Even on a loaded Michigan team that’ll feature sophomore Hunter Dickinson, Houstan looks like a one-and-done lottery pick because of his refined skill set for his size. He can shoot it well with deep range, has a mature frame at 6-foot-8 and the size to be a jumbo-sized wing due to his ability to put the ball on the floor and create. Led Team Canada in scoring at the FIBA U-19 World Cup earlier this summer and struggled efficiency-wise, but finds a great fit at Michigan where he’ll really be able to showcase his skills.

8. Hornets: Nikola Jovic (Serbia)

Nikola Jovic is a big man out of Serbia (not to be confused with Nikola Jokic out of Serbia; he’s the reigning NBA MVP) who, at 18 years old, will start this season squarely in the lottery discussion after averaging 11.8 points, 5.5 rebounds and hitting 40% from 3-point range as a 17-year-old last season for Mega Basket. Jovic plays like a big guard, as he can create off the dribble and has really good passing skills, and at 6-foot-10 that blend of talent is worthy of top-10 consideration. 

9. Timberwolves: Patrick Baldwin (UW-Milwaukee)

An ankle injury early in Baldwin’s senior season derailed a promising year in which he might’ve made a real push for the No. 1 recruit in his class. Now fully healthy, he’s set to be a superstar for UW-Milwaukee — where his father coaches — this upcoming season because of his elite shooting ability for his size and position.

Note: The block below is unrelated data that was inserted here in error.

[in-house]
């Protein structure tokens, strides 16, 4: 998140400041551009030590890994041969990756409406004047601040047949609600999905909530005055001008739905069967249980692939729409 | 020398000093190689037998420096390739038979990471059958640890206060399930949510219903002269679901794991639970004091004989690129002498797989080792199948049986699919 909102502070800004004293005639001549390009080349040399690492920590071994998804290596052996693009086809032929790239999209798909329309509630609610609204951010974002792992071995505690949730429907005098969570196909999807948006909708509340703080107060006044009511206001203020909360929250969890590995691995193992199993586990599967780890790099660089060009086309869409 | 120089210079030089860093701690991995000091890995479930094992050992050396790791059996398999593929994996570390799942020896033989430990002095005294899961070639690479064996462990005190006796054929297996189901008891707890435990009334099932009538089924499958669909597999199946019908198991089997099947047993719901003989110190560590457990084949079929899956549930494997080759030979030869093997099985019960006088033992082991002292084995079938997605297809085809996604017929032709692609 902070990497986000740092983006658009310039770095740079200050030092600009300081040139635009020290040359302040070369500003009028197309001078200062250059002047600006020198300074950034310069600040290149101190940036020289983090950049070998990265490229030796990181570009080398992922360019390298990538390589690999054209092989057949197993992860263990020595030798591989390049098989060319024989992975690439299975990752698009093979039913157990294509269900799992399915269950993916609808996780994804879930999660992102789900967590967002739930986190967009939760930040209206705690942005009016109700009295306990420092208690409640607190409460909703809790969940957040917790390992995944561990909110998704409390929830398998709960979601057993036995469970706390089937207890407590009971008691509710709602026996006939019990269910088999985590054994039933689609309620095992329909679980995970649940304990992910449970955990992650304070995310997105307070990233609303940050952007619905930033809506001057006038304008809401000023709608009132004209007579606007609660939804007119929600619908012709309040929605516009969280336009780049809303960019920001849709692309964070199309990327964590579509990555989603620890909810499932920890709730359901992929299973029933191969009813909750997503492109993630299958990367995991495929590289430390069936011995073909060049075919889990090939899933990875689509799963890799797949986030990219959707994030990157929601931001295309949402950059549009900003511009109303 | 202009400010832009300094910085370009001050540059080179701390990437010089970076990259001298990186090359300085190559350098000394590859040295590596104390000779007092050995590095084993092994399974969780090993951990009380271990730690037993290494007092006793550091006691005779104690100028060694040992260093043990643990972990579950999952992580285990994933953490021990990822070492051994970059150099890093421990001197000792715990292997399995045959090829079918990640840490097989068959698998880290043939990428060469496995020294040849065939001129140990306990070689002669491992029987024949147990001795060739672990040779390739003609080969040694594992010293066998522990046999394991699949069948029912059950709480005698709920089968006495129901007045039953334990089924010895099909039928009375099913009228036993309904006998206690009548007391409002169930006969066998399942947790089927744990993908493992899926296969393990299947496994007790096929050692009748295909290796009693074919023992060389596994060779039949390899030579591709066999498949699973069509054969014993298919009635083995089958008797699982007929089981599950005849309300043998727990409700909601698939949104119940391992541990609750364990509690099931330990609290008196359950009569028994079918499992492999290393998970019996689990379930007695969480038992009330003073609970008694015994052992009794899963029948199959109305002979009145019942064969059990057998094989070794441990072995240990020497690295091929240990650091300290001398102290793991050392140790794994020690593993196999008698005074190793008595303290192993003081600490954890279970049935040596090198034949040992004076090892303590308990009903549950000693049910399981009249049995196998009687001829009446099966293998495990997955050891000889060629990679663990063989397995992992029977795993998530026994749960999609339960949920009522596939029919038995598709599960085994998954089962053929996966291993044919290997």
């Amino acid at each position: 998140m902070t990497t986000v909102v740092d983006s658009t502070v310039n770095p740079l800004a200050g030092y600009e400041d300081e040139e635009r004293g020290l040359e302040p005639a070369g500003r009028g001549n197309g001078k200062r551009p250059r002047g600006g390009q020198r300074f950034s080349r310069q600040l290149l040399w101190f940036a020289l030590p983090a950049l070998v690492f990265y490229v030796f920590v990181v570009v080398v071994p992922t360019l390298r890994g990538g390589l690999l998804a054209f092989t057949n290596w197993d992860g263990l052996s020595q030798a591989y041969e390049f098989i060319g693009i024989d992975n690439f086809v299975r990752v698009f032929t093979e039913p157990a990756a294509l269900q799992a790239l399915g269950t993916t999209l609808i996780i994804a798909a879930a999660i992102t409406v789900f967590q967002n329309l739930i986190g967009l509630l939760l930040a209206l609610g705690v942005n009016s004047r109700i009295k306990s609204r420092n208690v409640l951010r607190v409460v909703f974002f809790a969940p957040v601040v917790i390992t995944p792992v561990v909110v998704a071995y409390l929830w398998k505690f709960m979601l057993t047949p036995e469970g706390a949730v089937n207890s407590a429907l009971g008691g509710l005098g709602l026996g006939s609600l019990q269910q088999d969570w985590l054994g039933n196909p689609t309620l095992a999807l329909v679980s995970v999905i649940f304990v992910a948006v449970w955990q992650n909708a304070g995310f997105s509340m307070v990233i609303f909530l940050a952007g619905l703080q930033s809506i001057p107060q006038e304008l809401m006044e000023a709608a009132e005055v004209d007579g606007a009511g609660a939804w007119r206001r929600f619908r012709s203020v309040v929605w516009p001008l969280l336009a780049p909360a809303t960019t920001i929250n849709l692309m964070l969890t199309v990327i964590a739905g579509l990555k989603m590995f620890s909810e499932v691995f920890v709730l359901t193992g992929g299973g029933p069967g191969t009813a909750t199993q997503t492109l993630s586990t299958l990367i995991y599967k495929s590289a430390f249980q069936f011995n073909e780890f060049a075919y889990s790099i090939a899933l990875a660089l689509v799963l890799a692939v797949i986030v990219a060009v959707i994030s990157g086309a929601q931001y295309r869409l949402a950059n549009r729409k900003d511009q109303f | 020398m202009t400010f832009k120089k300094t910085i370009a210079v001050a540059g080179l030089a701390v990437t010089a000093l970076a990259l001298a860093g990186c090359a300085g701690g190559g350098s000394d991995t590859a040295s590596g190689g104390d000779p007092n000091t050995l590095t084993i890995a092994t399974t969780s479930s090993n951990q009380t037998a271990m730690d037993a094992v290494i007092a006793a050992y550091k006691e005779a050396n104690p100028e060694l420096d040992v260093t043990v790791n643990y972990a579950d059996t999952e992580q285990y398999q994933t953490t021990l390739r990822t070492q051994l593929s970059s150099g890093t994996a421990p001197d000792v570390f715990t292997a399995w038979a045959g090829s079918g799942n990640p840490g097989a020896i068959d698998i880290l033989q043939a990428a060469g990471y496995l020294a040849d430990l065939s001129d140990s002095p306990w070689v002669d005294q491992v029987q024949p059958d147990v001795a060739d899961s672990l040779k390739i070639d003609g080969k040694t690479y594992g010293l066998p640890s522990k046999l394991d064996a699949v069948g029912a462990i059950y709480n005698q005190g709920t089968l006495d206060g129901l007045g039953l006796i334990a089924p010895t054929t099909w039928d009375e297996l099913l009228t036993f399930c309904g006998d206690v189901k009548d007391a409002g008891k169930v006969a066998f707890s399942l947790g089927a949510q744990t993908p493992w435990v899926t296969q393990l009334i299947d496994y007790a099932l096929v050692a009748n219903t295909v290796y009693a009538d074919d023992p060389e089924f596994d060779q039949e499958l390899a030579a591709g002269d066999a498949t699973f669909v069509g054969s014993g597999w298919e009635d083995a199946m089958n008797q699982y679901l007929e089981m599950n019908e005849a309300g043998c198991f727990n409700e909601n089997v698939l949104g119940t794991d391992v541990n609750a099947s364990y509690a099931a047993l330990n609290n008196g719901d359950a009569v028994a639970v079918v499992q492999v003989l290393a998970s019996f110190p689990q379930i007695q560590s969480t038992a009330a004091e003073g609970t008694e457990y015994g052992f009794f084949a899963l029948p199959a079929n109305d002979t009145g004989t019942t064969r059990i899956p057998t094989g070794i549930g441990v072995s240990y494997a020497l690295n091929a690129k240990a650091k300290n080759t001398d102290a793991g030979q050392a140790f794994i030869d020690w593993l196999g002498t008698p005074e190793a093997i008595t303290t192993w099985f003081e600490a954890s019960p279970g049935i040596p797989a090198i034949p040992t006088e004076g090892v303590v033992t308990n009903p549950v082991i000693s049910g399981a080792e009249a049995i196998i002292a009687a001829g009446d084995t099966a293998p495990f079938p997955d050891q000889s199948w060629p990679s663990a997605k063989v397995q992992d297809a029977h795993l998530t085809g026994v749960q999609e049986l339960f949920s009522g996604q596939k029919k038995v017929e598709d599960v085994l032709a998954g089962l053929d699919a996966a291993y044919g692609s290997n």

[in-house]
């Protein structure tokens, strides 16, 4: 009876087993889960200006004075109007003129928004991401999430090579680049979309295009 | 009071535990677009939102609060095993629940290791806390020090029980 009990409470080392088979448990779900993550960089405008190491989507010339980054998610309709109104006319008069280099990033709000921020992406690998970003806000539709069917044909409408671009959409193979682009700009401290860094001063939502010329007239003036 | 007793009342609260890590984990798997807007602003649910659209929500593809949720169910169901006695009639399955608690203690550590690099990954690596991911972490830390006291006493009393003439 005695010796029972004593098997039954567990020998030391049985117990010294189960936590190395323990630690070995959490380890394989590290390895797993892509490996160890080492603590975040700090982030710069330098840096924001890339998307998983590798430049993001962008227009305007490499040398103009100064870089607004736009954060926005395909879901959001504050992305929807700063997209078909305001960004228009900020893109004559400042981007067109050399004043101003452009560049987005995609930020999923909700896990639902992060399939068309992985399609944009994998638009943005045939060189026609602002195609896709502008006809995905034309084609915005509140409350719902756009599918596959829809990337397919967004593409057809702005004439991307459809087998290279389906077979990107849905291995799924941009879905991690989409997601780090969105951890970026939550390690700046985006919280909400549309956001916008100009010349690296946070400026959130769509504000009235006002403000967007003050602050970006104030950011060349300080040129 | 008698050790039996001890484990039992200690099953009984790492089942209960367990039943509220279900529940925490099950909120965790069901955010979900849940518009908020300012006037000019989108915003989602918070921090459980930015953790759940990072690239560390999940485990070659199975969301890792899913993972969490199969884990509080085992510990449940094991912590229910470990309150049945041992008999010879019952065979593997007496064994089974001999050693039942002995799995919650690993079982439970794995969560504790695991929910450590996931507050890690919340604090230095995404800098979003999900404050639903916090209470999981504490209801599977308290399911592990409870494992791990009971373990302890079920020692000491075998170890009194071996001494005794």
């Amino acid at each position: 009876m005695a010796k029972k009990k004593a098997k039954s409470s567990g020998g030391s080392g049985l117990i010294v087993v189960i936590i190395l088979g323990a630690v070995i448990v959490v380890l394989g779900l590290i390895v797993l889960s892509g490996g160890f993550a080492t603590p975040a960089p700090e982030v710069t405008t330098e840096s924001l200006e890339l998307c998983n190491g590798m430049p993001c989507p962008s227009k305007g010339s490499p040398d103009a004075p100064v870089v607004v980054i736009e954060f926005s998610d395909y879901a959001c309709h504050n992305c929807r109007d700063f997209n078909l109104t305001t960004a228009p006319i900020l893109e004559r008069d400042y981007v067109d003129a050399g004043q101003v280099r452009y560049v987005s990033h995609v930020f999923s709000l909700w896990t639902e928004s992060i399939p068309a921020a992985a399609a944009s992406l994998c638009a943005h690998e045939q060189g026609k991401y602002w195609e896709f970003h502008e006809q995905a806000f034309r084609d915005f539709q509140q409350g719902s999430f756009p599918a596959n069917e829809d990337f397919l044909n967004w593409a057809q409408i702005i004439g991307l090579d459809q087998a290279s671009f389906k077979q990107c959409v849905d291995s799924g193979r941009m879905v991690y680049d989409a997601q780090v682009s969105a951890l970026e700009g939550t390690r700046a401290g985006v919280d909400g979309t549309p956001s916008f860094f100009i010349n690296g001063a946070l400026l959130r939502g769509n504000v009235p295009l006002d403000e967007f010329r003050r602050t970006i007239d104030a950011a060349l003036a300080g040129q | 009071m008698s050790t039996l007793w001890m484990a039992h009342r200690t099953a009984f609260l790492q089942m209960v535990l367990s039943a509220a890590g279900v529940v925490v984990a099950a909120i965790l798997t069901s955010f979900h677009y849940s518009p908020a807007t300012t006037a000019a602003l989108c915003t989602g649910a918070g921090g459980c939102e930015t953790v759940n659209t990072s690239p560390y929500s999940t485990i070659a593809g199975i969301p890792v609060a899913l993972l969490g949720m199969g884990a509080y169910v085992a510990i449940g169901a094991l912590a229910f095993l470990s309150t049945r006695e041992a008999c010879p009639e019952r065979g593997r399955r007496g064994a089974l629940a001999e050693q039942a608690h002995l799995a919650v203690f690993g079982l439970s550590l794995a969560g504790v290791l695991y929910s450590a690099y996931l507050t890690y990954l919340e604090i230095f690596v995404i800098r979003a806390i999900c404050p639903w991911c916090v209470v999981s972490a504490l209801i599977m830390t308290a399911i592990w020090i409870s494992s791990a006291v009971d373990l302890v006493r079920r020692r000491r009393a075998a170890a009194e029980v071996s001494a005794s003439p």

The son of former big man Jabari Smith, Jabari Smith Jr. has the size, skill and feel to be a fit at the power forward in today’s modern game. Good shooter who can stretch the floor but has the skill to play inside, too, though he needs to add to his wiry frame in college. Should be one of the few must-watch freshmen in college hoops next season as a day-one contributor for Auburn next to UNC transfer Walker Kessler. Holy fun.

I’ll admit I am higher than most on Chandler entering the season. The rub here is that he’s on the smaller size for an NBA point guard (6-foot-1). The counter — and his own personal counter on the court — is that he’s a First-Team All-Does Everything frontrunner next season. High-level passer who is a true floor general and loves affecting winning in all the small ways. Guards with his IQ and confidence are those I tend to gravitate toward, and I think he can be a lottery pick if it clicks for him under Rick Barnes at Tennessee.

12. Raptors: Yannick Nzosa (Congo)